Mother Knows Better goes back to the future
by Vitor Pinto
- Rocha’s debut feature centres on a family lunch turned upside down as the hostess explores parallel realities, mixing past and present
A family get together turns into a huge mess: the premise is not particularly original but, once developed, inspires a wide range of possibilities, from uncovering shameful secrets to the most hilariously dysfunctional situations. Mother Knows Better [+see also:
film profile] by Portuguese director Nuno Rocha is one of those films in which a family ends up reconciling the present with the past around the table, combining trauma and joy in equal doses. In Rochas’ feature debut though, this family setting is wrapped in fantasy as the lead character – a hostess played by Maria João Abreu – suddenly begins to experience a bizarre feeling which allows her to explore parallel worlds mixing time and space, changing her choices and thus launching an ordinary birthday celebration into chaos.
Years ago, producer Pandora da Cunha Telles (Ukbar Filmes) commissioned comedy projects by a group of scriptwriters. The idea was to build a reservoir of stories which could be brought to the big screen, targeting a wide audience (whatever that means in a market as small as the Portuguese one). Mother Knows Better was one of those projects, written by Roberto Pereira (whose past work includes several scripts for television and Edgar Pêra’s Virados do Avesso [+see also:
film profile]) and the director himself. Rocha – better known for his work in advertising and his short films Vicky and Sam and 3x3 – brings us an openly mainstream comedy, which, unlike other Portuguese comedies released in recent years, manages to amuse without descending into vulgar gags or insulting the audience’s intelligence. Shot in just three weeks, the film also seems to be influenced by 1980s fantasy films such as Back to the Future and Peggy Sue Got Married, like a sort of generational tribute to this kind of American family fantasy film, which marked the childhood of people who are now in their late 30s/early 40s.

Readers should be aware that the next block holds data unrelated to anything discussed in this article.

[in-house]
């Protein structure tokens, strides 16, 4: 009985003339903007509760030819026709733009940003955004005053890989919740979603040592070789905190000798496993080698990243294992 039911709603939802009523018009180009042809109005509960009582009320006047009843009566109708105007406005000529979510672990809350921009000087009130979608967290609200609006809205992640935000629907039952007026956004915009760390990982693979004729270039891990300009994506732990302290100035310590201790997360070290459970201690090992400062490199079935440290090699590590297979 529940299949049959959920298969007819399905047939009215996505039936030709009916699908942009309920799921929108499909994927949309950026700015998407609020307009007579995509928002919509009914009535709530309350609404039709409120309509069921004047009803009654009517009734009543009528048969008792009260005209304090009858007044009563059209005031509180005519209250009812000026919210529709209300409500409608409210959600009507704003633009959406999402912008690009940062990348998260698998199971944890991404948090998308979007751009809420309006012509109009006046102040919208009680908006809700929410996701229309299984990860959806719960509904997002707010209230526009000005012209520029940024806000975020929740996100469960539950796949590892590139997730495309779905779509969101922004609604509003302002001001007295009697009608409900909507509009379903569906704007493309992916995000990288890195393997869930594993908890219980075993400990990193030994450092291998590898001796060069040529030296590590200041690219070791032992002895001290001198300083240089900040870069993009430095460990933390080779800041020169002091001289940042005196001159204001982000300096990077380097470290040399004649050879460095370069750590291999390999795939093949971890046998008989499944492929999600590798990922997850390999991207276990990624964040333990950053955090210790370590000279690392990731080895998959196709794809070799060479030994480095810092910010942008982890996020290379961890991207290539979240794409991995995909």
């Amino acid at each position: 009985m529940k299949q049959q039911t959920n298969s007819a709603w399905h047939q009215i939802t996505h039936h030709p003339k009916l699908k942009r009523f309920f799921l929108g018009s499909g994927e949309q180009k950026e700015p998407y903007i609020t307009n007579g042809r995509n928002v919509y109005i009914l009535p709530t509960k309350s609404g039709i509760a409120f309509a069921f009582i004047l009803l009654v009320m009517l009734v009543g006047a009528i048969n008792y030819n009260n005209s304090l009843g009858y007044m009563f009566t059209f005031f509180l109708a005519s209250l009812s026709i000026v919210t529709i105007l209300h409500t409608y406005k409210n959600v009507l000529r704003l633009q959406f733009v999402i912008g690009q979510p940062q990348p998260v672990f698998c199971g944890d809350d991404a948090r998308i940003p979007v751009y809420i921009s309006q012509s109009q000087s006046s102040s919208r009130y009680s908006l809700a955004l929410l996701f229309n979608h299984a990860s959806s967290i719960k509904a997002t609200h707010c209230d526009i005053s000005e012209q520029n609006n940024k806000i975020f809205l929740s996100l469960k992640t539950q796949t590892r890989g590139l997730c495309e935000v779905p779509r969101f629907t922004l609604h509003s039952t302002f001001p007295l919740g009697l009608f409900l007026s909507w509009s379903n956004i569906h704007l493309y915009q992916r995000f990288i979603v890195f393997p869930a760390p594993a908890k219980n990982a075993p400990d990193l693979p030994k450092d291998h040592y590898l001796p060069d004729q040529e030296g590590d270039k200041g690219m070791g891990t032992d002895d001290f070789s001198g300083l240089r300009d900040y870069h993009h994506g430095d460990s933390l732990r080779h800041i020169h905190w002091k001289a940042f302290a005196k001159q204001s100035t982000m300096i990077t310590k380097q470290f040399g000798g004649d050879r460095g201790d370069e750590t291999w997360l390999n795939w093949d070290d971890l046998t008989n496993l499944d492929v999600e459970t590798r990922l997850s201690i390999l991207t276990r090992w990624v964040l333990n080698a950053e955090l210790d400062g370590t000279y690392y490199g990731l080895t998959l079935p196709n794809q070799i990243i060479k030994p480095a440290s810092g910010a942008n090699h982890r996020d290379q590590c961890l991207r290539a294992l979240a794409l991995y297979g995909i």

Mother Knows Better unites an inspired cast around the table, including, besides Abreu, veteran actress Manuela Maria (in a brilliant performance balancing drama and comedy, with her character suffering from Alzheimer’s), the late Carlos Santos, Dalila Carmo, and Manuel Cavaco, among others. It is in the flashback scenes though that the cast gets its best lines and sequences. Up-and-coming actress Joana Pais de Brito stands out as the mother of Abreu’s character – a loving yet rather authoritarian woman who clearly had a conservative catholic upbringing in a dictatorial country. As clown-esque and stereotyped as she might be, she is easy to identify with, and her performance is moving and disarmingly hilarious. Alongside her, in a very fluid game of ping pong, Filipe Vargas (seen earlier this year in John From [+see also:
film profile]) plays a caricatured football-obsessed father, whilst the elder and rebellious daughter, played by Filipa Areosa, struggles to have her latest flame accepted by the family until she finally marries him, a man who, years later, the character (also played by Abreu) unexpectedly rejects during the family reunion.
The fantasy side of the plot required the use of some special effects in some of the scenes, which turned out to be effectively convincing for a low-budget film.
Mother Knows Better is the last Portuguese film to be released in 2016 – a year in which a total of 35 feature-length productions (14 fictional features and 11 documentaries) reached Portuguese screens and just one, A Canção de Lisboa [+see also:
film profile] by Pedro Varela, surpassed the 185,000 admission mark. The remaining 34 raked in under 32,000 admissions each.
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